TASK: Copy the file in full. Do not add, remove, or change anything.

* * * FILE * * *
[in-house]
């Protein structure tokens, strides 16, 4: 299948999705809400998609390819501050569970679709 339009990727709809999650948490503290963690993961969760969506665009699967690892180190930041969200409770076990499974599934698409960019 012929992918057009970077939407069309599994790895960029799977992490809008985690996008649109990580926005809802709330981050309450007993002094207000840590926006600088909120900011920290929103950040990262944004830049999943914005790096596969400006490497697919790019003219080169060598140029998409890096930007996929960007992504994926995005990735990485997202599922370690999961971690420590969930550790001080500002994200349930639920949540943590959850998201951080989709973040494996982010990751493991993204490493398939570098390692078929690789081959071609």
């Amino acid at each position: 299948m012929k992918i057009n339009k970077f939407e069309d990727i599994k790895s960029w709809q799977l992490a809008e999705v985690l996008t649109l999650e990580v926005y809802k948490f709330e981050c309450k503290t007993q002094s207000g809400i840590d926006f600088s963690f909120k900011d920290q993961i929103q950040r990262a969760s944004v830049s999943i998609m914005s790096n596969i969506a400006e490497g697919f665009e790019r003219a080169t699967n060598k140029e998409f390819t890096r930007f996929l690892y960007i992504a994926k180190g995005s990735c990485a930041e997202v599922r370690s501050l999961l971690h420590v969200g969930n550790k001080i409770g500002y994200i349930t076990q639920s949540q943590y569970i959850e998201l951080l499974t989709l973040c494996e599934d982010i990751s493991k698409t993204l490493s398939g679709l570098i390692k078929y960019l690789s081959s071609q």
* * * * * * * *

[in-house]
């Protein structure tokens, strides 16, 4: 299948999705809400998609390819501050569970679709 339009990727709809999650948490503290963690993961969760969506665009699967690892180190930041969200409770076990499974599934698409960019 012929992918057009970077939407069309599994790895960029799977992490809008985690996008649109990580926005809802709330981050309450007993002094207000840590926006600088909120900011920290929103950040990262944004830049999943914005790096596969400006490497697919790019003219080169060598140029998409890096930007996929960007992504994926995005990735990485997202599922370690999961971690420590969930550790001080500002994200349930639920949540943590959850998201951080989709973040494996982010990751493991993204490493398939570098390692078929690789081959071609």
């Amino acid at each position: 299948m012929k992918i057009n339009k970077f939407e069309d990727i599994k790895s960029w709809q799977l992490a809008e999705v985690l996008t649109l999650e990580v926005y809802k948490f709330e981050c309450k503290t007993q002094s207000g809400i840590d926006f600088s963690f909120k900011d920290q993961i929103q950040r990262a969760s944004v830049s999943i998609m914005s790096n596969i969506a400006e490497g697919f665009e790019r003219a080169t699967n060598k140029e998409f390819t890096r930007f996929l690892y960007i992504a994926k180190g995005s990735c990485a930041e997202v599922r370690s501050l999961l971690h420590v969200g969930n550790k001080i409770g500002y994200i349930t076990q639920s949540q943590y569970i959850e998201l951080l499974t989709l973040c494996e599934d982010i990751s493991k698409t993204l490493s398939g679709l570098i390692k078929y960019l690789s081959s071609q």